They may be many thousands of miles away from Cardigan’s 2010 festivities, but the people of New Brunswick are taking a particular interest in what’s going on.

Nearly 200 years ago, emigrants set sail from Cardigan to make a new life in Canada. They founded the Cardigan settlement in New Brunswick. Today many of their descendants still live in the area and celebrate their Welsh heritage.

One of those is Colleen Williams who has sent a package of information to Cardigan’s 2010 committee including an article she wrote on the Cardigan settlement.

“It would be hard to imagine the thoughts and the emotions of these people during the early months of 1819, when they were trying to decide whether or not to leave their homes in Wales and journey to a new country.

“These people were following a dream of “starting over” in a new world in a place where both land and opportunities for a better life seemed plentiful. However this dream did not come without a price. It meant that they must leave their families and all the familiar things that they held dear. They knew that once they stepped aboard the ship in all likelihood they would never see their families again.

“Shortly after their arrival in June 1819 they made their way from the port of Saint John to Fredericton. Within a few weeks, many of them peititioned for land grants in the newly opened area of what would become the Cardigan settlement. According to the land survey maps of that period and the information contained in the Actual State of the Cardigan Survey issued in August 1820, lots were granted based on the family requirements - with 200 acre lots given to men with families and 100 acre lots to single men.”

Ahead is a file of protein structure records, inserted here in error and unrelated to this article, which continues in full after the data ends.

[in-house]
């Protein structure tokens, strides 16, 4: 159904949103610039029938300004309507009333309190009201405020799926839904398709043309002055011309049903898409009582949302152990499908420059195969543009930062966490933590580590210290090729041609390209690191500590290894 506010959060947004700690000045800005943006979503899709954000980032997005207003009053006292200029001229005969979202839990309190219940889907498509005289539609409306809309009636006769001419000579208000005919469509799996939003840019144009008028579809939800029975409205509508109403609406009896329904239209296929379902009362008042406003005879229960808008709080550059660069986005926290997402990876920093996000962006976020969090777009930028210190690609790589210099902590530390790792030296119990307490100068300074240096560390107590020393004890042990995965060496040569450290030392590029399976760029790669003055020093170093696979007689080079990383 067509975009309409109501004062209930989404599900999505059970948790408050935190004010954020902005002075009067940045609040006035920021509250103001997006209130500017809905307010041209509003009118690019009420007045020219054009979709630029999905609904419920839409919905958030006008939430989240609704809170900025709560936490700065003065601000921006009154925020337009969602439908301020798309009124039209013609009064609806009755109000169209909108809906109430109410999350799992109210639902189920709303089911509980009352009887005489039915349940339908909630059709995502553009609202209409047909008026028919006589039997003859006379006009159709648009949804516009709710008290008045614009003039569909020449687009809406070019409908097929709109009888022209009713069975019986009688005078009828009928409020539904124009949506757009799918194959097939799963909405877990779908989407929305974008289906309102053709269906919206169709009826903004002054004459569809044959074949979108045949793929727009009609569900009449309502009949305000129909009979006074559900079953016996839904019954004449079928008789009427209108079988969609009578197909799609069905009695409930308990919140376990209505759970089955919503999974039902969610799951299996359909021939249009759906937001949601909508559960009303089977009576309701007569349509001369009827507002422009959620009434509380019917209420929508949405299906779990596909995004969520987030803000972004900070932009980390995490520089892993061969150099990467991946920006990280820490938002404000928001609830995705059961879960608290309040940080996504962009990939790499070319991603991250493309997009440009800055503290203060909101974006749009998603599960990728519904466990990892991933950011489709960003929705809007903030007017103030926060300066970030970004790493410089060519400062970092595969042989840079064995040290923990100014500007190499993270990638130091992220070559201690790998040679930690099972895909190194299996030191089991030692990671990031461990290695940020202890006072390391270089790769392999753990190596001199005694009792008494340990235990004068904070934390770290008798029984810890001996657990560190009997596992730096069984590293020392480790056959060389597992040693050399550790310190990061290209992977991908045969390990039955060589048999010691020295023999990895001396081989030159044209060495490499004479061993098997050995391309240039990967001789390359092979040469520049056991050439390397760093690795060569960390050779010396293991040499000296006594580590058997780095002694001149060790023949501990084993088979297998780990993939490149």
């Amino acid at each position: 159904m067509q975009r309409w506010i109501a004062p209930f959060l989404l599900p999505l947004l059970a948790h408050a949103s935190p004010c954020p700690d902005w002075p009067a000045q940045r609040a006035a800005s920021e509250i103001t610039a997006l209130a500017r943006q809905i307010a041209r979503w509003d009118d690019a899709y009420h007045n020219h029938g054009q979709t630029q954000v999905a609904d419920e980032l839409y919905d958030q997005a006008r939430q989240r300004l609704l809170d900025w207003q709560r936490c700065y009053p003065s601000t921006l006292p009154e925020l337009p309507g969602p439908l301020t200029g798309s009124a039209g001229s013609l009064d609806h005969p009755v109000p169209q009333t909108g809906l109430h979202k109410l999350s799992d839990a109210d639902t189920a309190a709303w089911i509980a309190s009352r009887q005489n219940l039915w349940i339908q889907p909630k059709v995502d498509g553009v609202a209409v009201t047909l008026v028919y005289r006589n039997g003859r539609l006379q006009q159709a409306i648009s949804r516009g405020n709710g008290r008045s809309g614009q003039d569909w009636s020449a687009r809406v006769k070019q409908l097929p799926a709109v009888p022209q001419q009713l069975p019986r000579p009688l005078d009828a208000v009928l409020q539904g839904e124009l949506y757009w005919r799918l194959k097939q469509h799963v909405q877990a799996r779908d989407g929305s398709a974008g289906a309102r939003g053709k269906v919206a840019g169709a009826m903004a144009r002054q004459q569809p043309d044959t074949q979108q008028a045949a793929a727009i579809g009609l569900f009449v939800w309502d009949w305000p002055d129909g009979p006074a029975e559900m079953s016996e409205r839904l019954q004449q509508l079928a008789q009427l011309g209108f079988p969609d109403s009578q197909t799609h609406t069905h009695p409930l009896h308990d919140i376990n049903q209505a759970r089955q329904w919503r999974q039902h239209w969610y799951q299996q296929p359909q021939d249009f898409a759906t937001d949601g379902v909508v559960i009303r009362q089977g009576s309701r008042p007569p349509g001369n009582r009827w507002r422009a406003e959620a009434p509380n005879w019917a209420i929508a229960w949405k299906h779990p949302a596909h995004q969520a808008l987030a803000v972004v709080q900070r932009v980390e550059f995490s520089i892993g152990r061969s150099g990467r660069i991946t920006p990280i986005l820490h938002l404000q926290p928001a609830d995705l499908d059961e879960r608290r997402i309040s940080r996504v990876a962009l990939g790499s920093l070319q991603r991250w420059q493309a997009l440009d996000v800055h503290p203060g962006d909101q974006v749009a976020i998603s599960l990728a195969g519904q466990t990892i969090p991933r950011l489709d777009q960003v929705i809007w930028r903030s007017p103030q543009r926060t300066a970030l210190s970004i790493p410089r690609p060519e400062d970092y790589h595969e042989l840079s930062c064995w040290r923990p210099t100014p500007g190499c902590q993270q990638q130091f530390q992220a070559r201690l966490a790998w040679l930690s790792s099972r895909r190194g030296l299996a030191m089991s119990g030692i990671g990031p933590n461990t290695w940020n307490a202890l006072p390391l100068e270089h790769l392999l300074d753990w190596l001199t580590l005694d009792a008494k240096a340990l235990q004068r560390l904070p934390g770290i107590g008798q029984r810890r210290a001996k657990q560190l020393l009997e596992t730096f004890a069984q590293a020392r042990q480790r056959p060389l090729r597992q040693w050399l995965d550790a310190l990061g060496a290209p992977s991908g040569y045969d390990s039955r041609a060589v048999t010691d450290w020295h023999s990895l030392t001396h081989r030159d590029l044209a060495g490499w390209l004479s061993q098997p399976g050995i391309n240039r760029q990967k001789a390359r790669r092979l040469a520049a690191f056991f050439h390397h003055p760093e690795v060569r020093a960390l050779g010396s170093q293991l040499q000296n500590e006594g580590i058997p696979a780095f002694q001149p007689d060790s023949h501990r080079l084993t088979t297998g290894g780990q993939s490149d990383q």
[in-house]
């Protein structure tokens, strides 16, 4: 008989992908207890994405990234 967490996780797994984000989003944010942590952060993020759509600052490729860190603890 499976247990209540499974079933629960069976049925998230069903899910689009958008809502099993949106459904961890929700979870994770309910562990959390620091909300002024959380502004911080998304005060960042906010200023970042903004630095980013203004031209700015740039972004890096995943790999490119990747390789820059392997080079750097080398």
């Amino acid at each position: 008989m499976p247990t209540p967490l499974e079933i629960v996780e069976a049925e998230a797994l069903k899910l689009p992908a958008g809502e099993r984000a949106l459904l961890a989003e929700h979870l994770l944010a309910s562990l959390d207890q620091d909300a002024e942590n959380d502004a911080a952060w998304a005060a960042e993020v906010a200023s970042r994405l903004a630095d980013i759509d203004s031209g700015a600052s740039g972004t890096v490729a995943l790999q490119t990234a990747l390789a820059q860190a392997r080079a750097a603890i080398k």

Colleen has managed to gather information on all of the original Cardigan settlers - with some colourful stories.

“David Saunders and Elizabeth Bowing emigrated aboard the Albion in 1819.

“David was born in 1771 and became a gardener for the Earl of Bowing, Cardigan.

“There he met his wife Elizabeth who was the Earl’s daughter. After a period of time they eloped and as a consequence of their actions, the Earl disinherited her.

“David and Elizabeth had eight children - Ann, Martha, Frances, David, Thomas, Maria, John adn Rachel - all of whom were born in Wales. It is not known for certain whether all the children came to Canada as we have never been able to collect information on Ann, David and John.

“David petitioned for Lot 6 East in 1822 and received full title for this along with half of Lot 5 East in 1826. David was among those who helped form the Baptist Church and also signed the letter for the Blaenywaun Church. He signed the petition for roads as well. His son Thomas formed the first school in 1825 and taught there until 1827.

“David died January 8, 1851 and Elizabeth died March 2, 1852. Both are buried in the Cardigan Welsh cemetery.”